Once upon a time, it was always a June thing: A hot summer day, apple blossoms and rice, crickets and humidity.
Now, of course, it could be tomorrow in the snow, autumn in the leaves. But it still happens. No matter how sophisticated we get, how Googled, Facebooked or Twittered.
Men in their 40s or 50s, even 60-year-old dads walking down the aisle to a daughter’s third wedding, begin to come off the golf course, off a shift at the factory, rushing out of the office, climbing off the tractors and lobster boats and adding a new title to their resumes: Father Of The Bride. As you read this, you know you are probably next.
This year, I’m wearing the button: HI! I’M THE FATHER. So I’m joining a gym. I’ve done it before. I thought I would go in like a fat Billy Batson and come out as Captain Marvel. I didn’t. Now the time has come to give it another try.
Breaking news: My oldest daughter is getting married Labor Day weekend 2014. She, a fiercely organized publishing rep, had two other close calls, but, as she is so much like She Sr., neither of them would behave as she wanted them to. I could have warned them early on, but I didn’t really want to give her away. I’ve had her for so many years, and I’ve only just begun to appreciate her finer details, and just as I’ve learned to behave as she wanted me to, she’s gone and found a new client.
Her wedding will be what they call a “destination wedding,” performed here on the coast of Maine. Such an affair in the proper place is an expensive deal, and every detail must be paid very close attention to. Each member of the wedding has an important role to play. And as father of the bride, I’m an important player, and when you play in this daughter’s game, you play by her rules and wear the right uniform, even if you prefer linen shorts and flip flops.
Here’s where the gym and the attendant restructuring of my eating life come in. The Bride, as we now lovingly call her, has issued a statement: “Wedding photos are forever.” This comes with a stern warning: “There will be no bellies in my wedding pictures.” In case I missed the point, there is, in this statement, a very large, visible finger pointing right at me.
The Bride is a healthy young woman who works out daily, even when she is traveling for her job. She eats well and prides herself on her physical fitness, much as I did when I was her age. Except hers has lasted more than six weeks. Her sister, who has been with her guy for 20 years, has a passion for mac and cheese and In and Out Burgers, and looks terrific. She attributes it to weekly yoga and ignoring the Bride’s warnings.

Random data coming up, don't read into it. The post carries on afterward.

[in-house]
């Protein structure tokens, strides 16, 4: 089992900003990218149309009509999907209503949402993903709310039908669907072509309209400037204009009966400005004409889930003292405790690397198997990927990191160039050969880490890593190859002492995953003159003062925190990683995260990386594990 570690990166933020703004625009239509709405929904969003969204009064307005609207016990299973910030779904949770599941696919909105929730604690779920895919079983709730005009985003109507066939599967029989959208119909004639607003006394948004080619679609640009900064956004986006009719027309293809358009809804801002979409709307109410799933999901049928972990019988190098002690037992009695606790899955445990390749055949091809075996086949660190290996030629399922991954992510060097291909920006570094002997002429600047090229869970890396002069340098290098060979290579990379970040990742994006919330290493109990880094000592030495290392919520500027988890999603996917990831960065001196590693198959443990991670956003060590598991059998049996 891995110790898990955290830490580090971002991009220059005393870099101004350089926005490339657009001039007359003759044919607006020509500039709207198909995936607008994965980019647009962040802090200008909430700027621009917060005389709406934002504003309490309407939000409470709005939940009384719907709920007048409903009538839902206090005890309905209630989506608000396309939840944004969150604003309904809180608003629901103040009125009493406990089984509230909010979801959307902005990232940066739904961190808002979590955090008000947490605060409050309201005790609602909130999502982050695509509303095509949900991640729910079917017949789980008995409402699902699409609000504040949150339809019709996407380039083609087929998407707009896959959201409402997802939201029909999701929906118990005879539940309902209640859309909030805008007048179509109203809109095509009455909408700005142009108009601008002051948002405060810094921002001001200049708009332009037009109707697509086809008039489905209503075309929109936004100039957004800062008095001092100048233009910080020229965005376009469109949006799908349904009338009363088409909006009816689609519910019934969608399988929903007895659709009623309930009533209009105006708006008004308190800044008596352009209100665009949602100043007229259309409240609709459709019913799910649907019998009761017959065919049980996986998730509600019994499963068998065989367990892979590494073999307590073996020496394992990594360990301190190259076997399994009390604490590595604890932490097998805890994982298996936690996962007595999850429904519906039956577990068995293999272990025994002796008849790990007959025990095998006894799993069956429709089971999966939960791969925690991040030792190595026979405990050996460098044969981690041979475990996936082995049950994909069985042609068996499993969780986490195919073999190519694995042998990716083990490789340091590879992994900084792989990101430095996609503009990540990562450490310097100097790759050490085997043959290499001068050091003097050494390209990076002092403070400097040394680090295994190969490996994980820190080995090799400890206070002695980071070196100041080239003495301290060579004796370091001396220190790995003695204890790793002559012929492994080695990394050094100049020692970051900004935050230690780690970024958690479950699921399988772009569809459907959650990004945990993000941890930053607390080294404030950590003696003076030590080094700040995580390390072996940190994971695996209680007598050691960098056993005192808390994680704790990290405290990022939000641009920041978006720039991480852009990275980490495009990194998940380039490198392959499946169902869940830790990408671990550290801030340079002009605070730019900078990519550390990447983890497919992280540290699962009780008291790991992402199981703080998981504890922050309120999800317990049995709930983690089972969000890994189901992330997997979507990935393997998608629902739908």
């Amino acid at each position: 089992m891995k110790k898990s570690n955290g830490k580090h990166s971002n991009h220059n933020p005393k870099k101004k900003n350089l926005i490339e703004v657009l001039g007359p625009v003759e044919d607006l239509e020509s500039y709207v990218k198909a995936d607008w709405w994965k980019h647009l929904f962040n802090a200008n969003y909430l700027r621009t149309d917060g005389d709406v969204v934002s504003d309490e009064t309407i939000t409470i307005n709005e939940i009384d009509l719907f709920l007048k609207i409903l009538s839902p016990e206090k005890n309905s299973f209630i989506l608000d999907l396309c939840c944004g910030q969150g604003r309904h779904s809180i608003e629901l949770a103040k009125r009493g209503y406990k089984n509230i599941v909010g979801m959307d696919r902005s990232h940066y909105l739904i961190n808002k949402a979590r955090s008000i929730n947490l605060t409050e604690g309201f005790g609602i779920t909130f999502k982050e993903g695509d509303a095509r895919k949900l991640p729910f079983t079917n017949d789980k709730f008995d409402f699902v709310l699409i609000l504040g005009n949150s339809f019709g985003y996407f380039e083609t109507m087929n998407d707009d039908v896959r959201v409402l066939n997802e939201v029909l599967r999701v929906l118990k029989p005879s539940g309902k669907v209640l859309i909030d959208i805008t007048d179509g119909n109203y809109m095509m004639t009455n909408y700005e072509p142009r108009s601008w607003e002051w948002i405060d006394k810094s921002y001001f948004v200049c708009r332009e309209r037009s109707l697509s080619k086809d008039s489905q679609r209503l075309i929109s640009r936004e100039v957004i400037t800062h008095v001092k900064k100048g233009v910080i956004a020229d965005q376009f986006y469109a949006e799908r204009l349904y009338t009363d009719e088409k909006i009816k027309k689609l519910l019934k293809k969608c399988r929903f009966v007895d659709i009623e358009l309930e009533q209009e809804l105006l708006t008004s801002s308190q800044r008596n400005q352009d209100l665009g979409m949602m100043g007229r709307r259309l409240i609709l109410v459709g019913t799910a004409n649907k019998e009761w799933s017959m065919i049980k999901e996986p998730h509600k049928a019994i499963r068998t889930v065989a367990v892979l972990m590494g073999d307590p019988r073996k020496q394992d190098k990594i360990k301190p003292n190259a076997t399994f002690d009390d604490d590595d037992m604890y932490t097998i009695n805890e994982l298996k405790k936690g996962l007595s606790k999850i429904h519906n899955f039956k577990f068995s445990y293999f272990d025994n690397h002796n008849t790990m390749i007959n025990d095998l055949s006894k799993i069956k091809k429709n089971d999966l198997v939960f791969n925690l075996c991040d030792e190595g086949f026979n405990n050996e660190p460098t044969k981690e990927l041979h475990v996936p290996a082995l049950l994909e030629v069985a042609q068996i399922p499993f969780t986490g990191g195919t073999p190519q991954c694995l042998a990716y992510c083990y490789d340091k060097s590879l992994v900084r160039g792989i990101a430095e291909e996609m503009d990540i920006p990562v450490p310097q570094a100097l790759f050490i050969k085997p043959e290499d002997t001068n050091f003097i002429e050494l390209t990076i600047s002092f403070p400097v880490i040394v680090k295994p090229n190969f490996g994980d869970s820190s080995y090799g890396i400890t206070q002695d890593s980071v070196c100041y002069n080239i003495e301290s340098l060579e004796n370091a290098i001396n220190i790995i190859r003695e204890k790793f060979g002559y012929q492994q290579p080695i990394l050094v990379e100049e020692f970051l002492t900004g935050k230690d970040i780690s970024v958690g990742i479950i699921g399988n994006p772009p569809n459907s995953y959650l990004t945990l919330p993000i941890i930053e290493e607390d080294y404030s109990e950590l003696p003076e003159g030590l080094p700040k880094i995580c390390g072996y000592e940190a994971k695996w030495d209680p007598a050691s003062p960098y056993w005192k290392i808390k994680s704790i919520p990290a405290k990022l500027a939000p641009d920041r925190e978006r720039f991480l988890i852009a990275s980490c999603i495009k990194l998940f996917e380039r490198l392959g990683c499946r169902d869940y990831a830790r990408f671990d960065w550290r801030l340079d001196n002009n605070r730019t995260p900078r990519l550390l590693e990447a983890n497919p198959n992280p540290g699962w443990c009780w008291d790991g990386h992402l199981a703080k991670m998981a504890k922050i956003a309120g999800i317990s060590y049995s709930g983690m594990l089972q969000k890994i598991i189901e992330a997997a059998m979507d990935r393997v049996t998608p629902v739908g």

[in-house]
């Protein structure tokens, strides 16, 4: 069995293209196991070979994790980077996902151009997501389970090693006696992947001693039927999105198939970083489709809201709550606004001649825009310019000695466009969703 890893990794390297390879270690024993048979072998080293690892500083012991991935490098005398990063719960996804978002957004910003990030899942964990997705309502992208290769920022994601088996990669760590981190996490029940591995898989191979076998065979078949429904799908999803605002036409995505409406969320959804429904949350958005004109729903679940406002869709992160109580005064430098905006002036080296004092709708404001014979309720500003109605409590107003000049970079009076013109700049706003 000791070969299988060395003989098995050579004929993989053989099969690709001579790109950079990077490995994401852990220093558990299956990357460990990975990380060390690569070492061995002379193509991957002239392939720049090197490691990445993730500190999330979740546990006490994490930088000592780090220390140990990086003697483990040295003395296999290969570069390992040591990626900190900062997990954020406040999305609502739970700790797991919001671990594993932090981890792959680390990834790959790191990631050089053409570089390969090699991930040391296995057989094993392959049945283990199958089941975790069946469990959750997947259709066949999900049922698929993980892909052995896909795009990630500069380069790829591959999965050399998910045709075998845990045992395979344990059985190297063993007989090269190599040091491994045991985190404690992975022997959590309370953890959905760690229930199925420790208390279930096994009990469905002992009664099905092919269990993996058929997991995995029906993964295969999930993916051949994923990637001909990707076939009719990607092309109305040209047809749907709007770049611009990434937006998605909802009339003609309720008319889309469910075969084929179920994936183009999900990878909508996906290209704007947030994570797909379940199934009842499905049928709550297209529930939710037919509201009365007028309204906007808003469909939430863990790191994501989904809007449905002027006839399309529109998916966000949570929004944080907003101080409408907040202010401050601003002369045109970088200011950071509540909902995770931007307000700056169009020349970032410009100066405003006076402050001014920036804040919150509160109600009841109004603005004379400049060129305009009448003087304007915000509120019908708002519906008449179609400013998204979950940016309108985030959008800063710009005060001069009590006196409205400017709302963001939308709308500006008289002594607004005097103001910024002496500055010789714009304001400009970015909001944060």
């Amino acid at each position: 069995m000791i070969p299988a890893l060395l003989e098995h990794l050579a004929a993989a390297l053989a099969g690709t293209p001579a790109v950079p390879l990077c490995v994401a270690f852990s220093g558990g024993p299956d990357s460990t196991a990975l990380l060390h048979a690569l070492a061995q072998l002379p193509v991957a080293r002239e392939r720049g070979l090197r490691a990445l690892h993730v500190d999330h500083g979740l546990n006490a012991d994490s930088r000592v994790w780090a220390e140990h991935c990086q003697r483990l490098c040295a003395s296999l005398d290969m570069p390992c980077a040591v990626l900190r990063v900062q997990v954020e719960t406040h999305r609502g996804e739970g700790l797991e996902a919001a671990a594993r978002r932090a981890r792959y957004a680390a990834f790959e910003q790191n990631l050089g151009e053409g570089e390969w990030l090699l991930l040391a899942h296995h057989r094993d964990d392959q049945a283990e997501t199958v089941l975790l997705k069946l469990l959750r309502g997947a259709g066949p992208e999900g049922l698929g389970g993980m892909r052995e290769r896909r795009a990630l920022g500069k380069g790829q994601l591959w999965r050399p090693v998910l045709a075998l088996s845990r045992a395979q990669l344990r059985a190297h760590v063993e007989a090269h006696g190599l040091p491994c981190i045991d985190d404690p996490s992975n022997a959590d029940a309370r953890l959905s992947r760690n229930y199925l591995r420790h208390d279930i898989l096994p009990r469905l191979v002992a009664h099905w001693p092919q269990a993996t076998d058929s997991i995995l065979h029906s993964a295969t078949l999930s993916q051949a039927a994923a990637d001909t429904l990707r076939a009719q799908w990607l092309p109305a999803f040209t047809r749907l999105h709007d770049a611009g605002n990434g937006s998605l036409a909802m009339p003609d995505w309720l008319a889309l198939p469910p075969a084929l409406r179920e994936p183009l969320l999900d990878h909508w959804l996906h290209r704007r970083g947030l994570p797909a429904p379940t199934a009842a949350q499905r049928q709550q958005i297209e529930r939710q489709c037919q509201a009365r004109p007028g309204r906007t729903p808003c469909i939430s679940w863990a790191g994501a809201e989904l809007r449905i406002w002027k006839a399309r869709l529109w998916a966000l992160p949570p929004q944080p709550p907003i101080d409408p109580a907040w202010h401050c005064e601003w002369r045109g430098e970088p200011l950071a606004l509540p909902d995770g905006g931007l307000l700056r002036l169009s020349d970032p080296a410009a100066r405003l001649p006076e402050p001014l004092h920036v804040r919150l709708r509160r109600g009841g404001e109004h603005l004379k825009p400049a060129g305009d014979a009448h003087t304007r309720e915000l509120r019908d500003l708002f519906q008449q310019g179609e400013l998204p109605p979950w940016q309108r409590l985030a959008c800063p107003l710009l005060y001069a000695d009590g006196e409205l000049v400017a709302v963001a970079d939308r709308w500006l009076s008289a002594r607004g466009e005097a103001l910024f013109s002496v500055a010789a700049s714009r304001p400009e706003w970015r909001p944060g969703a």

Genes: I have inherited my mother’s eyes, her rich black hair and sense of humor. I have inherited my father’s Irish body: a belly, no butt, no hips. That means whatever I wear slides down over my hips and pools with the blood around my ankles.
I didn’t always have this condition. In Hollywood I was beautiful. I was perpetually young. I had no belly. I may not have had a six pack, but there was no keg.
Young actors hoping to be leading men could not have character actor bellies: Ernest Borgnine and Wilfred Brimley could have a belly, John Goodman and Walter Matthau could have a belly. George Clooney cannot have a belly. Apparently the new rule is “Wedding photos are forever and bellies are prohibited.”
Check out some Hollywood daddies: Jessica Simpson’s dad, Joe, Laura Dern’s poppa, Bruce, who at 80 has a washboard tummy, Bryce Dallas Howard’s daddy is Oscar director Ron Howard who seems all of 155 pounds. That’s the rule in Lotus Land. Thin is always in. Stout is forever out.
When time began to take its toll, and I began to drop back behind the frontrunners, I retired to Maine, where full figured guys are as plentiful as pine trees. I let out a sigh and the waist of all of my pants. Finally I could relax, wear baggy sweats and shirts, baseball caps and sneakers.
I became something I had long wished to be. A misshaped, but happy man, a shell of my former self.
But now, my days, as such a happy misfit, are apparently numbered. A wedding cometh.
J.P. Devine is a Waterville writer.